The Recovery Act is quietly influencing federal-state-local relations. Not only is the money being used to save jobs as states and localities cut back their budgets, but the ways states and localities are choosing to use and report on the funds are creating different ways for getting “the business of government” done.
In an essay for the IBM Center, George Mason University professor Paul Posner describes this as “an accountability test” for the federal system. He talks about new governance models in addition to the new reporting requirements imposed by the Recovery Act.
But since things are changing so fast in the Recovery Act arena, the IBM Center is experimenting with new ways of keeping up with what is going on. So rather than just rely on research reports, the Center is now sponsoring a new blog — focused on what is happening with the implementation of the Recovery Act – at the state level. This blog is being written by two well-regarded journalists who have focused on state and local management happening for several decades – Katherine Barrett and Richard Greene.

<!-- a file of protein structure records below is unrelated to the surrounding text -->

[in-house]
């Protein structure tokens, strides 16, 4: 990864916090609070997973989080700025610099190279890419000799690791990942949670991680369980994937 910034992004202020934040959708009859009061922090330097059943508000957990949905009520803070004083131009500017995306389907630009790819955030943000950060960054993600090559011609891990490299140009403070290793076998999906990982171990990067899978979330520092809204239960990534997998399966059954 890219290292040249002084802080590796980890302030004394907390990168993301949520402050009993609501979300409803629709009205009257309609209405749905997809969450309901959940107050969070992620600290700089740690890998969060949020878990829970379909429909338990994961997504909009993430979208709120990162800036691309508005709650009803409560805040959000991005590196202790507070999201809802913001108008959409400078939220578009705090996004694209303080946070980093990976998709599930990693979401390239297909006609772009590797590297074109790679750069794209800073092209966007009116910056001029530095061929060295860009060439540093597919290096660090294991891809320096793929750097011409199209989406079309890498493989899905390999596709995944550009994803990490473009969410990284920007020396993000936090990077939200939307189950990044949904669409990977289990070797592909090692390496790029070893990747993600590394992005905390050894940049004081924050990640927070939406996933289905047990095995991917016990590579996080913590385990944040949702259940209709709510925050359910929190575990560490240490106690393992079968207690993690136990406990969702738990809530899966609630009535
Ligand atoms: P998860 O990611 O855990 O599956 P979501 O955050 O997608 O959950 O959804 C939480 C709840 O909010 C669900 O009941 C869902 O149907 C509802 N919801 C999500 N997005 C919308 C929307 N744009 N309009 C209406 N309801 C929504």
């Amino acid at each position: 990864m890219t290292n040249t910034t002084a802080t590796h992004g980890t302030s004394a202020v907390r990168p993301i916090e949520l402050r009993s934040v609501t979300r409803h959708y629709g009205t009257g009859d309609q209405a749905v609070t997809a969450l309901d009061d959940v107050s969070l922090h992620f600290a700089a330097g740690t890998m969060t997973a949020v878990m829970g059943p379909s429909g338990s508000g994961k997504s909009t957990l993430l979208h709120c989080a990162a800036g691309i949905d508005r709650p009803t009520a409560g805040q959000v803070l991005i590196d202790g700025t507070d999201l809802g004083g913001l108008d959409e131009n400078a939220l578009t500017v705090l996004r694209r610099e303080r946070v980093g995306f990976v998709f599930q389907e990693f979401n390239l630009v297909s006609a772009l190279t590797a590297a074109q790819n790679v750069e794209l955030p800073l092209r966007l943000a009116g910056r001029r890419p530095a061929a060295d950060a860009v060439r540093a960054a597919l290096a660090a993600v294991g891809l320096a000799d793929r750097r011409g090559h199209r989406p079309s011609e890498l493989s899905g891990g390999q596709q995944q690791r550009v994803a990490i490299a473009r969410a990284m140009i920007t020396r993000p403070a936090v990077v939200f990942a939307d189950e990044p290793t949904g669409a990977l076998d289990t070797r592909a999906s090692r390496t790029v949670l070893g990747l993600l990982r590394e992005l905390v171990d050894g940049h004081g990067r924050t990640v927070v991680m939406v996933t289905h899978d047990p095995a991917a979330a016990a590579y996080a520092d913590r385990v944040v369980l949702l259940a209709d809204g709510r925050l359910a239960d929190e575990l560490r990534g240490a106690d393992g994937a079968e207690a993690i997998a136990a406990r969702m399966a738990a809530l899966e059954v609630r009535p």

Recent topics on their Recovery Act blog:
- Improving the data quality of reports to the Recovery Accountability and Transparency Board.
- An interview with Beth Blauer, who heads Maryland’s well-regarded Recovery Act command center.
Barrett and Greene are interviewing dozens of officials at the federal and state levels on what is going on, how the monies are being used, and what the actual impact is on-the-ground. We hope you enjoy their blog and include its RSS feed in your daily reading!